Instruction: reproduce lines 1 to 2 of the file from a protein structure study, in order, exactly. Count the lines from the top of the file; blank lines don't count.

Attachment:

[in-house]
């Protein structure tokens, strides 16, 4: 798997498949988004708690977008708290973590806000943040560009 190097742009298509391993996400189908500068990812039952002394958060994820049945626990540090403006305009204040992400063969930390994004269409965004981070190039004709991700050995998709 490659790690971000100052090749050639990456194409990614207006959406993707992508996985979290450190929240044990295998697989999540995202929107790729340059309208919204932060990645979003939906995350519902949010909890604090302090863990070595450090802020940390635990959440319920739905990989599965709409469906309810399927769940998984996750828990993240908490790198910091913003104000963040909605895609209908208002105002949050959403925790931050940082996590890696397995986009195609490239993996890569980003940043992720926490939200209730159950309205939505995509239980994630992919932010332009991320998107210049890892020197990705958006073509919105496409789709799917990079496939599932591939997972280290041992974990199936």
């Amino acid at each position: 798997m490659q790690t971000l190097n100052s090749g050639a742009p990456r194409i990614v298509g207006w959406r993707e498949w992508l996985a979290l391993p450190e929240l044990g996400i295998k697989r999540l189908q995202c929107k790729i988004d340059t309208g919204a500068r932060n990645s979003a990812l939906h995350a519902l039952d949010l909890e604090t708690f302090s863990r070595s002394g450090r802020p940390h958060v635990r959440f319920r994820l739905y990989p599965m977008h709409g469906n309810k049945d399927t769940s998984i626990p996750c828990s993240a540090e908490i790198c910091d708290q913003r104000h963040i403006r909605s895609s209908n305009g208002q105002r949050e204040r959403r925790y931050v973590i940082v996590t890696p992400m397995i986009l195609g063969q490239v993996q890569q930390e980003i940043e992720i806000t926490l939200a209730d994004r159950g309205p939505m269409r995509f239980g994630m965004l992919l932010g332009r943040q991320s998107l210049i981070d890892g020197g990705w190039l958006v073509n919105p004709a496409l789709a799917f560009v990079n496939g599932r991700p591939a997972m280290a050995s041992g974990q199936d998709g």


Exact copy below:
[in-house]
């Protein structure tokens, strides 16, 4: 798997498949988004708690977008708290973590806000943040560009 190097742009298509391993996400189908500068990812039952002394958060994820049945626990540090403006305009204040992400063969930390994004269409965004981070190039004709991700050995998709 490659790690971000100052090749050639990456194409990614207006959406993707992508996985979290450190929240044990295998697989999540995202929107790729340059309208919204932060990645979003939906995350519902949010909890604090302090863990070595450090802020940390635990959440319920739905990989599965709409469906309810399927769940998984996750828990993240908490790198910091913003104000963040909605895609209908208002105002949050959403925790931050940082996590890696397995986009195609490239993996890569980003940043992720926490939200209730159950309205939505995509239980994630992919932010332009991320998107210049890892020197990705958006073509919105496409789709799917990079496939599932591939997972280290041992974990199936």